Madness: October 23-28, 2006

Apparently, now that Zeta has hooked up with the main cast she’s decided she’s evil, too. Run with that, Zeta.

Tom Spurgeon used the panel about the naked Nobel laureates to illustrate a post about me on the Comics Reporter. I was enormously proud. That one panel does kind of sum up the whole of Narbonic.

Really, most Nobel laureates are probably too old to be useful as breeding stock. But I don’t care because it’s funny.

That’s my friend Jason Shiga in the background of the first panel. I have a lot of trouble drawing Shigas.

Antonio Smith is quoting The Merchant of Venice, the most often mentioned of the many Shakespearean plays mentioned in Narbonic, although a lot of people probably know it better from Gene Wilder’s quotation of the line in Willy Wonka and the Chocolate Factory. Artie’s response is Antonio’s first line in the same play. Antonio never explains why he’s sad, and it’s been speculated by some critics (including Don Foster, the model for Antonio Smith) that he’s gay and is bummed out because his dumbass buddy Bassanio is planning to get married and break up their bromance. So this exchange works on many exciting levels and Mell thoughtlessly ruins the whole effect with shouting.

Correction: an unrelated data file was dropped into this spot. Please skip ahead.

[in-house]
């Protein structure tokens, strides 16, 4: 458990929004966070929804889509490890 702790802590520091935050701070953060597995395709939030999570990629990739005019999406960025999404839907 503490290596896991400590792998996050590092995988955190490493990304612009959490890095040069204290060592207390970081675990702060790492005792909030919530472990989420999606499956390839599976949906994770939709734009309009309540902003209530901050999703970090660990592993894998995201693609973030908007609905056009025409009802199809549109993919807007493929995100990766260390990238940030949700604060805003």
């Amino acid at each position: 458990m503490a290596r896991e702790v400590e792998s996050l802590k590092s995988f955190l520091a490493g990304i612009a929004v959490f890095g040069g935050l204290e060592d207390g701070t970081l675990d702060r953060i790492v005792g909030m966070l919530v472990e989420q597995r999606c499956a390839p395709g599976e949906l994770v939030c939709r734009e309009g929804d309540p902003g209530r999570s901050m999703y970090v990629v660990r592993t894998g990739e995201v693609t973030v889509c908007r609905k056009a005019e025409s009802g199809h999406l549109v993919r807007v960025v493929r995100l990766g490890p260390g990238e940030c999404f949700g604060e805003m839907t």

Seriously, though, Bassanio is an idiot. Screw that guy.

I also approve of slim, bronzed Latin men. Artie and I are in agreement here. We are also in agreement about linguistics being awesome.

The dark-haired girl in the second panel is Gemma from my comic Smithson as she appeared in high school. She looks different in Smithson, which is set a few years after Narbonic. Narbonic and Smithson aren’t exactly set in the same universe, but I’d planned for Artie to eventually have a role in it as a character who would never quite appear on-panel. If you’ve ever read Smithson, he’s the grad student with a medical condition who gets Chuck’s room.